Favini exhibited its papers that integrate cocoa bean waste. Favini utilizes the skin of cocoa beans as a by-product in the production of Crush paper, micronizing it at their factory to replace up to 15% of virgin cellulose. This practice aligns with the principles of the circular economy, allowing for the transformation of waste into a high-quality raw material for paper production within their Crush range.

Through panel discussions and interactive sessions, Materially Now delved into the unique properties of various materials, shedding light on their innovative applications and environmental impact. Themes such as Aim Net Zero, Nature in Lab, and Impact by Industry underscored the firm’s commitment to driving sustainable innovation within the design landscape.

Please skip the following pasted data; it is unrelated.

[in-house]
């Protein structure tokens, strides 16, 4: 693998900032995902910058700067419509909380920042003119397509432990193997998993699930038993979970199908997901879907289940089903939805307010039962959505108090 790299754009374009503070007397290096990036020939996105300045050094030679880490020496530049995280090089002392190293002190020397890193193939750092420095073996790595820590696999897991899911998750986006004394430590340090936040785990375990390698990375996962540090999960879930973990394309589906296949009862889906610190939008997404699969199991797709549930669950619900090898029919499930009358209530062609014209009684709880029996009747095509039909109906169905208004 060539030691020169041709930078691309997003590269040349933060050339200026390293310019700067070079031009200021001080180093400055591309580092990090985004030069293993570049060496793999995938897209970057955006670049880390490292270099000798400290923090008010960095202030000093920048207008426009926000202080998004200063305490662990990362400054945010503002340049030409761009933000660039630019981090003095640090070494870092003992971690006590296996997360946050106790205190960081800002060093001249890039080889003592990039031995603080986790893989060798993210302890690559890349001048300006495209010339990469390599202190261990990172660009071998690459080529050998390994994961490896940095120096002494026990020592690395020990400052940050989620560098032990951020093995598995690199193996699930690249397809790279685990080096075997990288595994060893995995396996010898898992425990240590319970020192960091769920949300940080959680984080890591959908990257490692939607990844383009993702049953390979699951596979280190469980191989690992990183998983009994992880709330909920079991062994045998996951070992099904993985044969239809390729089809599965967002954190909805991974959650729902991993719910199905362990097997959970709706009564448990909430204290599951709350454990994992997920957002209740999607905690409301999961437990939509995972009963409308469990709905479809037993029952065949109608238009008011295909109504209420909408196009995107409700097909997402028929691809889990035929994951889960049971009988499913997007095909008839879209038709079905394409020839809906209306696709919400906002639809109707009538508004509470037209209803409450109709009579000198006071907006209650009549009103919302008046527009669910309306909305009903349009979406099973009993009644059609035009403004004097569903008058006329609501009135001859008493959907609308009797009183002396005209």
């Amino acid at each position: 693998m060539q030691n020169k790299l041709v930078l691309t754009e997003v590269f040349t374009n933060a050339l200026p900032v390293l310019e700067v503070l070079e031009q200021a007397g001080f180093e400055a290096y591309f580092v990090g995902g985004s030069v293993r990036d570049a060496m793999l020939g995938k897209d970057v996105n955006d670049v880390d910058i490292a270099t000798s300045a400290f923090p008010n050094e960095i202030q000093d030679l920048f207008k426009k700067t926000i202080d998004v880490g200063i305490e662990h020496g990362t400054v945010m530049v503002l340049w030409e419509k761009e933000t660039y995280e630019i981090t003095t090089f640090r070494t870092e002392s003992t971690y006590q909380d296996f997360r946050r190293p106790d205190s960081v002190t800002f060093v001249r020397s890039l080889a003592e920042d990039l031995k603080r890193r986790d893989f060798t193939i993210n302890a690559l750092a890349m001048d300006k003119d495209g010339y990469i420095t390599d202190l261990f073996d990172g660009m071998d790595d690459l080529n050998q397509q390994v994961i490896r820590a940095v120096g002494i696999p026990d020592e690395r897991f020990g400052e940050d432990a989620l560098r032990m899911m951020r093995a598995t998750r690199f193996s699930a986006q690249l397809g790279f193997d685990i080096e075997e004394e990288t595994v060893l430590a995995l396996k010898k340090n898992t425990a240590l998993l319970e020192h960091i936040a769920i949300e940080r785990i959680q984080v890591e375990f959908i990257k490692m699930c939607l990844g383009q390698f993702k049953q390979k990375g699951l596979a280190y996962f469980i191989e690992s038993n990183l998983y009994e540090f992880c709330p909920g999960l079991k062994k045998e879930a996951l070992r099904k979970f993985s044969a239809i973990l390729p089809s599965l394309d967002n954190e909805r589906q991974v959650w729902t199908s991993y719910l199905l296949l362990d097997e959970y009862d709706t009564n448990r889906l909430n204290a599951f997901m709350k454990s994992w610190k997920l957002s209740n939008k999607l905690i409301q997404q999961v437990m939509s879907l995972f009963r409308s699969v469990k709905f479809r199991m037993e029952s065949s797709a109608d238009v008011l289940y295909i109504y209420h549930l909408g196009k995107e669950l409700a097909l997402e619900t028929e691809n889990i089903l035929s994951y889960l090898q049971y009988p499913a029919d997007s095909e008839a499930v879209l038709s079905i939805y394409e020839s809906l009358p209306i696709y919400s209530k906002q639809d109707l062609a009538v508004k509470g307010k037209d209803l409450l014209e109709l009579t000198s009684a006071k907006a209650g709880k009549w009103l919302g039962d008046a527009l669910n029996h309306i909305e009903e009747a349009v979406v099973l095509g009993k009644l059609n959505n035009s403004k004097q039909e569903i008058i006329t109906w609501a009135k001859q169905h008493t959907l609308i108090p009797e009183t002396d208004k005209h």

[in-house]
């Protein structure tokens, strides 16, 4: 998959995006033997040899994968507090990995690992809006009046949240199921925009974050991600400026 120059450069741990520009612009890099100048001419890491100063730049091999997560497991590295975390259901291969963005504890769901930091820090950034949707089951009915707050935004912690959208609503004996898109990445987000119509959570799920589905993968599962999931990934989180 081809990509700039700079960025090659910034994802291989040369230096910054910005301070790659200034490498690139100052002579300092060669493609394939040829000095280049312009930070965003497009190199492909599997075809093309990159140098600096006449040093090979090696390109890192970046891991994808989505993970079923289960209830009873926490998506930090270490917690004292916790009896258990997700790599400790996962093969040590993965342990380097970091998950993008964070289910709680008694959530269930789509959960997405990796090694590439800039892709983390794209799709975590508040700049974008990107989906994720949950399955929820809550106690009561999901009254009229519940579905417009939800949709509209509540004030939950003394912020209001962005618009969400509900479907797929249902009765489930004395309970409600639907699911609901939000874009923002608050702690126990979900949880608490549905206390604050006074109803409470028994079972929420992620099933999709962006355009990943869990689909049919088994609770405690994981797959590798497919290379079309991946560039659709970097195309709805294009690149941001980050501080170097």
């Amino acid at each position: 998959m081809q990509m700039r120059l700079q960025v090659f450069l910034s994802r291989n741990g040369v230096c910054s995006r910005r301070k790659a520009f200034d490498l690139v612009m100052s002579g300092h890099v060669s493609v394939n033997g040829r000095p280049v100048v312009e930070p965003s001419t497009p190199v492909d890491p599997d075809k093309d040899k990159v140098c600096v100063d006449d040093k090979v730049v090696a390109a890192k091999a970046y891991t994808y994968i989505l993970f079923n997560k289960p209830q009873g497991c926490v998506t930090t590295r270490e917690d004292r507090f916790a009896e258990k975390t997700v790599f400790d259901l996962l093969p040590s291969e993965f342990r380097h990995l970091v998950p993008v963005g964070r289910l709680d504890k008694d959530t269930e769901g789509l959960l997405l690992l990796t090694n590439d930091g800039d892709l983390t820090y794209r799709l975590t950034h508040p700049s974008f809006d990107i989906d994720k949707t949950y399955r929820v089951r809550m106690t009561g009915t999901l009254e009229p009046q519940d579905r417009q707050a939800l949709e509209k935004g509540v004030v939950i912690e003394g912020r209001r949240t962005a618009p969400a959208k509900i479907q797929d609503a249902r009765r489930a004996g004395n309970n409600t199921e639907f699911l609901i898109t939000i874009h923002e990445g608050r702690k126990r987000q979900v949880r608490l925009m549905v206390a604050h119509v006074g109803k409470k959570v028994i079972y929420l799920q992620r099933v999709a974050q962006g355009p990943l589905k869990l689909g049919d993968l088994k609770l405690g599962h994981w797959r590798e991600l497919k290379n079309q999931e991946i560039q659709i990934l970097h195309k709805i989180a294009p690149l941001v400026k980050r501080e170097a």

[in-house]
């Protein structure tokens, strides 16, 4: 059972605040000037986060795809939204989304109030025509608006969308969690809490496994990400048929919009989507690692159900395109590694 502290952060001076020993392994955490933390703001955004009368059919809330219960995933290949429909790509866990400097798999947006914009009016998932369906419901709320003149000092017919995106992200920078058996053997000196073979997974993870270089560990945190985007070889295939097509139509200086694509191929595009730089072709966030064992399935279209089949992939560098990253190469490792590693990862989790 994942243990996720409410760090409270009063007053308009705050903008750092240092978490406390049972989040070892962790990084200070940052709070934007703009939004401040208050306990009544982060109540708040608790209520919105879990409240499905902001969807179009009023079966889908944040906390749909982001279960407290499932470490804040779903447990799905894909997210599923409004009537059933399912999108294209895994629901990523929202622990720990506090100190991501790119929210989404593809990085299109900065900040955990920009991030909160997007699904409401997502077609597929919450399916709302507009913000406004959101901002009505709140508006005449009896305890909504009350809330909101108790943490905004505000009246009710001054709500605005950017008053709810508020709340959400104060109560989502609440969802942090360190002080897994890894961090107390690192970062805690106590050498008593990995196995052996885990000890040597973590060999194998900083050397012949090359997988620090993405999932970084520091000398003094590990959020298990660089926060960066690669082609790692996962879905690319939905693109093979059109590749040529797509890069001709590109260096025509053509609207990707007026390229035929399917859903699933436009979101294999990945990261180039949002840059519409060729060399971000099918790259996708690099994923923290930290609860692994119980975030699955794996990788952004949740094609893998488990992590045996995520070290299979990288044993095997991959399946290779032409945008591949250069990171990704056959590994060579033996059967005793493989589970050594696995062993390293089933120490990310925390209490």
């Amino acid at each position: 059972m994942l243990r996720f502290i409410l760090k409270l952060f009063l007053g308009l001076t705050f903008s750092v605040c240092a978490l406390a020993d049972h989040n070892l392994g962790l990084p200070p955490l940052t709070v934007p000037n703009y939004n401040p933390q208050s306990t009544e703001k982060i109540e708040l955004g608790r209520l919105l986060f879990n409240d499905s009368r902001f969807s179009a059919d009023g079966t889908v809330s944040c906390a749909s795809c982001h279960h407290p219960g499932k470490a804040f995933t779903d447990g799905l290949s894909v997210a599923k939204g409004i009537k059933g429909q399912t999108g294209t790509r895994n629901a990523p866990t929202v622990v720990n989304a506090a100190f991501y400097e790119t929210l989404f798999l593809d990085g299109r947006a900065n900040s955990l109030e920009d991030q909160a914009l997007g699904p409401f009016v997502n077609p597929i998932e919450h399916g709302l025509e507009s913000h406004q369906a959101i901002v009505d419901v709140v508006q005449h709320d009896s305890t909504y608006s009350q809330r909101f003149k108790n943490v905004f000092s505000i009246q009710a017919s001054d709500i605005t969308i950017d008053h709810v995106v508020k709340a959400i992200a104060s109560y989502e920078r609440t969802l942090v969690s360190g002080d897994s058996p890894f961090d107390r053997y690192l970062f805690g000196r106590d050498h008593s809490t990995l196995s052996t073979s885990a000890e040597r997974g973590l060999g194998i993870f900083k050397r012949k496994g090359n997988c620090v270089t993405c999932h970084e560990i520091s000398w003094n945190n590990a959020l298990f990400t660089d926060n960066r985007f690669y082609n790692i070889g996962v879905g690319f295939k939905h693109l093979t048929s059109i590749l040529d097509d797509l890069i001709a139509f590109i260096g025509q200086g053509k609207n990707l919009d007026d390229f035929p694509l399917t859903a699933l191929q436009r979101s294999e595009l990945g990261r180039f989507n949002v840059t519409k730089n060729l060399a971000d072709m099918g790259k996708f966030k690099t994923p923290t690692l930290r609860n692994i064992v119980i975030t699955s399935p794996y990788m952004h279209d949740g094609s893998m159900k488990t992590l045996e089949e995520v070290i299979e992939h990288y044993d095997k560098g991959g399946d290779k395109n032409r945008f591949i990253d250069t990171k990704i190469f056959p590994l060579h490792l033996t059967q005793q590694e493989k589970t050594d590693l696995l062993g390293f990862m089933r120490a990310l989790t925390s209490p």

Conversing with Walls by Ren Kawasaki

Ren Kawasaki’s house installation offered a contemplative journey into the past, present, and future of domestic environments. Drawing inspiration from Tokyo Design Week and the Able Space Design Competition, Kawasaki’s exhibit showcased architectural models and visions of living spaces, inviting viewers to ponder the intersection of tradition and innovation. The full-scale exhibition room of 24m² per room earned the Grand Prix during the Japan Design Week and was selected for the Milan Design Week.

“Our goal was to create a new quality of a one-room apartment where the charms of both exist in symbiosis. What we call the function of daily life is only possible when there are things and the space around them for people. In this proposal, small margins are gathered inside the room, and the other is contained in a thick wall. Another room is created in the center. This is an exclusive place where all the functions of daily life are half-crowded and mixed together. The concept of inside and outside sprouted in the one-room space, and the blank space in the center became a courtyard that could be freely used in different ways by the residents,” as stated by Ren Kawasaki on the side of the installation.